Mythbusting our beliefs about financial stress
Consider your own financial stress: what do you feel when your card has been used fraudulently? Or your bank account hacked? Anger? Fear maybe?
What about when you get a Christmas bonus? Relief? Joy? Do you jump to expressing your love for someone by spending that money? How about when you go to the ATM a few days before you get paid? Or at the supermarket check-out? Fear that you might not have enough left to pay?
Financial stress isn’t just about being in hardship, even though that’s what the phrase brings to mind. It’s often about struggling with financial decisions and commitments, and not being able to get past the feelings which that struggle – or any struggle related to money – brings up.
Not many subjects are as emotional as money is. And if we are prone to reacting to strong emotions, then there’s a good chance that any negative underlying beliefs we have will affect our relationship with money – spending, earning, saving, even thinking about it.
In part one of this series we looked at three beliefs society holds about financial stress – that it’s everywhere, that it’s not a big deal and that it’s about hardship. Today we look at three more personal beliefs about financial stress.
Belief 4 – I’m no good with money / I can’t seem to handle money
If we heard a friend say this we’d probably rap them over the knuckles and point out how negative it sounds. But how many of us believe this deep down?
Is it any wonder people who carry this emotional boulder around never seem to get anywhere financially?
Human beings seem to have fairly set beliefs about money, beliefs that can be hard to shift. More than likely they come from our upbringing.
ANZ’s 2015 Survey of Adult Financial Literacy in Australia identified four main attitudes about money, two broadly positive and two less so. They were “impulsivity” and that “dealing with money is stressful” (even when things are going well).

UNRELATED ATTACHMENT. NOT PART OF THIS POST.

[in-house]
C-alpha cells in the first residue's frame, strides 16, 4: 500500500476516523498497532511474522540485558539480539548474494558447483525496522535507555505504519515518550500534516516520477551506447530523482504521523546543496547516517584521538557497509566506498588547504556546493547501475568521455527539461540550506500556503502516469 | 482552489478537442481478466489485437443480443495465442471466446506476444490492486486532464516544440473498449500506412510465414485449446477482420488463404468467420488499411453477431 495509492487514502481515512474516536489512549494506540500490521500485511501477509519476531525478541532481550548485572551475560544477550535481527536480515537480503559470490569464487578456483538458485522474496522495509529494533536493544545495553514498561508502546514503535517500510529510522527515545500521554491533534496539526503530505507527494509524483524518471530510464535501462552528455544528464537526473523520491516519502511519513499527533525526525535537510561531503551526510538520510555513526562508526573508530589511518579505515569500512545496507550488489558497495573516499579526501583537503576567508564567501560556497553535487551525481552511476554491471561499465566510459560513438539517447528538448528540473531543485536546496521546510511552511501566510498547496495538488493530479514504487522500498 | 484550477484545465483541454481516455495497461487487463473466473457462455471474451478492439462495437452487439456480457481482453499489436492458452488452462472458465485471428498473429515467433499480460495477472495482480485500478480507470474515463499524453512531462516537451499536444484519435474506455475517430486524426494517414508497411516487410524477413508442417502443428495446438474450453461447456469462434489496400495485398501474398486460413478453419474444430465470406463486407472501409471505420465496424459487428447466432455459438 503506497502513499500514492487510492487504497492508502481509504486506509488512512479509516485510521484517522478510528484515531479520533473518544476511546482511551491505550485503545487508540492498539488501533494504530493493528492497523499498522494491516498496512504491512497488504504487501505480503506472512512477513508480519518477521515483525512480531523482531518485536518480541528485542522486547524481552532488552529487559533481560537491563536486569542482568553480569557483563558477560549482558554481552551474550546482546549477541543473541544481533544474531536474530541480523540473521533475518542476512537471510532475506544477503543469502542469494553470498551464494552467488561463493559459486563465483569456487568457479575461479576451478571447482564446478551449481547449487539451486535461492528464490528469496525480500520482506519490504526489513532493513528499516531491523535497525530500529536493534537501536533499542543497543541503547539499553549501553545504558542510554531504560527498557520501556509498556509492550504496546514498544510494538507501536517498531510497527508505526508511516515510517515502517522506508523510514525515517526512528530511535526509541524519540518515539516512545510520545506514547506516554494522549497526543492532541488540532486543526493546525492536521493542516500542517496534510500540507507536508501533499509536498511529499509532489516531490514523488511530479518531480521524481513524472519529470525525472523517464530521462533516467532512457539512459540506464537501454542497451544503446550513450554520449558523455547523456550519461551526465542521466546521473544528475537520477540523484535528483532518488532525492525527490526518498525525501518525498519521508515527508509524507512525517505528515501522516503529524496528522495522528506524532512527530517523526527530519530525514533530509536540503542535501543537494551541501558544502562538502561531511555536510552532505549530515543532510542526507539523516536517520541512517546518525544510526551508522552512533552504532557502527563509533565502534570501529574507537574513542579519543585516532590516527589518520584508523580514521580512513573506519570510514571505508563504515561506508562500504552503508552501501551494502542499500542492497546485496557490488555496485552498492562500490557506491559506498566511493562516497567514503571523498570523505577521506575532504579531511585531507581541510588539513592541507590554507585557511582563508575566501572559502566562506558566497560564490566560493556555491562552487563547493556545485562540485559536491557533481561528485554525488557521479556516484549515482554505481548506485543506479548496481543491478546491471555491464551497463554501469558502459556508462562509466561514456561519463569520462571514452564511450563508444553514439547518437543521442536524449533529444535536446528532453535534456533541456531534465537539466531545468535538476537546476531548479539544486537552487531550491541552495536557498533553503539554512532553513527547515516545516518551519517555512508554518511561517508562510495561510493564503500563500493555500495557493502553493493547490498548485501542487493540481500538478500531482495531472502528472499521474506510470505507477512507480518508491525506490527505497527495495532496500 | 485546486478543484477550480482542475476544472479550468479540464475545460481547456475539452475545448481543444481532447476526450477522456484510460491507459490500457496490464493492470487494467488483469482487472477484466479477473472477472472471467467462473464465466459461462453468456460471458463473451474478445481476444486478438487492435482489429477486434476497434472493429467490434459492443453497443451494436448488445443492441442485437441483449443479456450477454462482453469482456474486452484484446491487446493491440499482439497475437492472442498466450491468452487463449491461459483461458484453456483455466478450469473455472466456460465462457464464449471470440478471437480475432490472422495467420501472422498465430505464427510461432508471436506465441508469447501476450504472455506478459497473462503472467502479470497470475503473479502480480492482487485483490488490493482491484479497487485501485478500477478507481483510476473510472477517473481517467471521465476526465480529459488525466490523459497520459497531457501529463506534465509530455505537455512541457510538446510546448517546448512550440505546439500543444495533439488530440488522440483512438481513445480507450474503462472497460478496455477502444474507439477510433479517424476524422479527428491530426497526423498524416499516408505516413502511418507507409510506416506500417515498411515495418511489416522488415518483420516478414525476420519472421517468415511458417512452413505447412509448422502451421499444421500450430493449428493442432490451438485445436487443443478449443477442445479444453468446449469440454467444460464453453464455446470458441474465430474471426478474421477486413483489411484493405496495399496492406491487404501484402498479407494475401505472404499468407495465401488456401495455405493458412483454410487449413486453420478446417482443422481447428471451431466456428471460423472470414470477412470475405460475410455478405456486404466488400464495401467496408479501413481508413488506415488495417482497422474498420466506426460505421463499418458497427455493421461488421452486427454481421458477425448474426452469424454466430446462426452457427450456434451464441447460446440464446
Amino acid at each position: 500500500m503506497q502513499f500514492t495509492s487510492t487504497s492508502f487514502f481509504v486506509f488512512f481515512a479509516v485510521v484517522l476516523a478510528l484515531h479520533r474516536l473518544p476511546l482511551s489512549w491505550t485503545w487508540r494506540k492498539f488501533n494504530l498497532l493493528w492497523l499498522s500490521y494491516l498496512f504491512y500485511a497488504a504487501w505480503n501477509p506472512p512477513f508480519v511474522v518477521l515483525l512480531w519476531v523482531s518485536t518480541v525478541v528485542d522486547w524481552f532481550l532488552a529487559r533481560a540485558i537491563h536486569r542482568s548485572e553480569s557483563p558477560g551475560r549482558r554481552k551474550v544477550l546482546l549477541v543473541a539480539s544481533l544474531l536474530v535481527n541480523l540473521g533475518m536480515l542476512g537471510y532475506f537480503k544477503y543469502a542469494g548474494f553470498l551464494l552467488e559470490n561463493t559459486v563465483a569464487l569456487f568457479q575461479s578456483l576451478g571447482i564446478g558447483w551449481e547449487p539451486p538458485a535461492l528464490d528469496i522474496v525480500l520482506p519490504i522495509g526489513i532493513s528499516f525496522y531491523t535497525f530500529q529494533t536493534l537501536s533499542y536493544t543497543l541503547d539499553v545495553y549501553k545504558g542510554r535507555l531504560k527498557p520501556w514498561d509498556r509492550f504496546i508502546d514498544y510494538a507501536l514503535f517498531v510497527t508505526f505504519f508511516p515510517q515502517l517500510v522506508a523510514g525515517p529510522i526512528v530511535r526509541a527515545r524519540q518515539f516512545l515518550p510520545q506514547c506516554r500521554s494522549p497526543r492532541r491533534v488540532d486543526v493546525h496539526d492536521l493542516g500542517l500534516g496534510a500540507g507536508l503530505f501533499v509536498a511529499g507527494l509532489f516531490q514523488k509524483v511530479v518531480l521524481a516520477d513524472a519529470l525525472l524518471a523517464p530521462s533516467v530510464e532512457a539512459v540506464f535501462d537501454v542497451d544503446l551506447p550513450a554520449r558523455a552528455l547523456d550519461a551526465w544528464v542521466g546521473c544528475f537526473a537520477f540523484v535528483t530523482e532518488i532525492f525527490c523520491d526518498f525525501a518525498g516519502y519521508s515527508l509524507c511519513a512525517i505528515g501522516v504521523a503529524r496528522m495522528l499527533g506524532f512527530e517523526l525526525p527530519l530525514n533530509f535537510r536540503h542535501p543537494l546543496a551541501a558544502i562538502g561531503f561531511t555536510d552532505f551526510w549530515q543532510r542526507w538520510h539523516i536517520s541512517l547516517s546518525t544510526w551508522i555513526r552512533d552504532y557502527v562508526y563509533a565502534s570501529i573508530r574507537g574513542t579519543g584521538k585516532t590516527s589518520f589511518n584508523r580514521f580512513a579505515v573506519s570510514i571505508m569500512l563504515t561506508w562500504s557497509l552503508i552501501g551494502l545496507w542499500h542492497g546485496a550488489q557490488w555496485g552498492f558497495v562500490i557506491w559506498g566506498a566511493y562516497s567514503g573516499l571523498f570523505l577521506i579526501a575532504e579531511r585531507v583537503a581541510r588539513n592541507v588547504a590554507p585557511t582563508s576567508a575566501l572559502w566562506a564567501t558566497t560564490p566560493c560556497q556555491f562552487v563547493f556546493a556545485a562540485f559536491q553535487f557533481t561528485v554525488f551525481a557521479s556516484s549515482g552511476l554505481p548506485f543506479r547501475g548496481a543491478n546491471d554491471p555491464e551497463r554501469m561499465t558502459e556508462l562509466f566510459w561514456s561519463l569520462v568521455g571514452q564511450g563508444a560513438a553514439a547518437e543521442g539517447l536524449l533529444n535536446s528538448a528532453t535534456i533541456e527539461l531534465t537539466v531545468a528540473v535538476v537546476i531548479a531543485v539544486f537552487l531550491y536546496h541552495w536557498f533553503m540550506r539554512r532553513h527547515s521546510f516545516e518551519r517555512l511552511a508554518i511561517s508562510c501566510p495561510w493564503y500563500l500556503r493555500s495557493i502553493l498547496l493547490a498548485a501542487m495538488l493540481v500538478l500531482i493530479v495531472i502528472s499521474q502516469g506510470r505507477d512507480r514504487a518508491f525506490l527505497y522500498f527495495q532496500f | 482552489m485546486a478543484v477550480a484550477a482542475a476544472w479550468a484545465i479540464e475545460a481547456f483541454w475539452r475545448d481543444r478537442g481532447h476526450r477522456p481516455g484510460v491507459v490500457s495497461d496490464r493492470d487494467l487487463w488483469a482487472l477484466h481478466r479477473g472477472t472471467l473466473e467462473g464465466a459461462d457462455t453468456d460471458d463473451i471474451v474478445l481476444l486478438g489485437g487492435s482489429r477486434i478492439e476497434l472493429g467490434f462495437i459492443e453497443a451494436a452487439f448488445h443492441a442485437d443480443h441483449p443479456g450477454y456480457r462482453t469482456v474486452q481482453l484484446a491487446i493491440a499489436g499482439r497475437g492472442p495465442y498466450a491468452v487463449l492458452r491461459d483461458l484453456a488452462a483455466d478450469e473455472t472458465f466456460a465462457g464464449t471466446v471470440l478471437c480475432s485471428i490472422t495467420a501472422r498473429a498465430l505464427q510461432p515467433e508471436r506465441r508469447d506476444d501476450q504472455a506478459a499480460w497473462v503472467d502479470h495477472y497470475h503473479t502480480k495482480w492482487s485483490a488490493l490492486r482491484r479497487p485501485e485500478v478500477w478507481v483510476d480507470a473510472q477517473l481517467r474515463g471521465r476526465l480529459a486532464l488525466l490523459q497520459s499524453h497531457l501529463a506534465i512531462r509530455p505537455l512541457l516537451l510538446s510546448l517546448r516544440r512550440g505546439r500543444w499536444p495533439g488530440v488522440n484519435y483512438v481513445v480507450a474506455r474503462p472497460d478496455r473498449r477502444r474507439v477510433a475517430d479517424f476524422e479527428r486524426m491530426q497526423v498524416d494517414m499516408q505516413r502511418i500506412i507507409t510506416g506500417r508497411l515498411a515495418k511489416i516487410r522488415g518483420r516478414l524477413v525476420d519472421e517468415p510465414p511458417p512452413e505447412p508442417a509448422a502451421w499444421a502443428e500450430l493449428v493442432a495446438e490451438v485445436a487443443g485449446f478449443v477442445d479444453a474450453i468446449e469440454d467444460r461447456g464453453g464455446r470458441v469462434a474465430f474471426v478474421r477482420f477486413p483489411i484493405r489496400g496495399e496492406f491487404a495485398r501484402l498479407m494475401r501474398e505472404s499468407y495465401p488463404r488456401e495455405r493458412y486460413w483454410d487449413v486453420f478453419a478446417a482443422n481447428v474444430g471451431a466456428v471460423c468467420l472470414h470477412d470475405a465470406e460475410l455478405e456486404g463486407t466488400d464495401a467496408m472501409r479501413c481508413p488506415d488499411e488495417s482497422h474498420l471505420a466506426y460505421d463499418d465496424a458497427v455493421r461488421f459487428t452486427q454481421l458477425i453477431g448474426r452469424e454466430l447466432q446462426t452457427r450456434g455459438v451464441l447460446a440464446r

Moving from a spending lifestyle to a saving one requires a desire to learn, practice self-discipline, goal-setting, persistence, restraint and organisation. Sometimes it takes a shift in mindset that feels next to impossible. At its most basic level, money is about keeping our numbers in the positive. It’s objectively achievable; many people successfully move from a lifestyle of spending and excess to saving and modesty, usually as we mature. An industry worth billions has grown out of our desire to do better with money. But arguably that industry can be as concerned with collecting fees as empowering change in people who have blocked thinking about money.
Belief 5 – Financial stress will go away if I have more money
A windfall or payrise is the holy grail for the chronically financially-stressed, but unless you are debt-free – or are one in a million and suddenly get rich – it’s unlikely to work for long. Chances are the reasons you are chronically stressed about money are more complex than how much you earn (or the state of the housing or job market). It may seem the outside world is causing your financial stress, but it’s also possible at least some of your financial stress comes from inside you.If you can be prone to impulse spending, wanting to buy the latest expensive gadget, or even have a tendency to shower people in your life with gifts, it’s likely you will spend much of that extra money.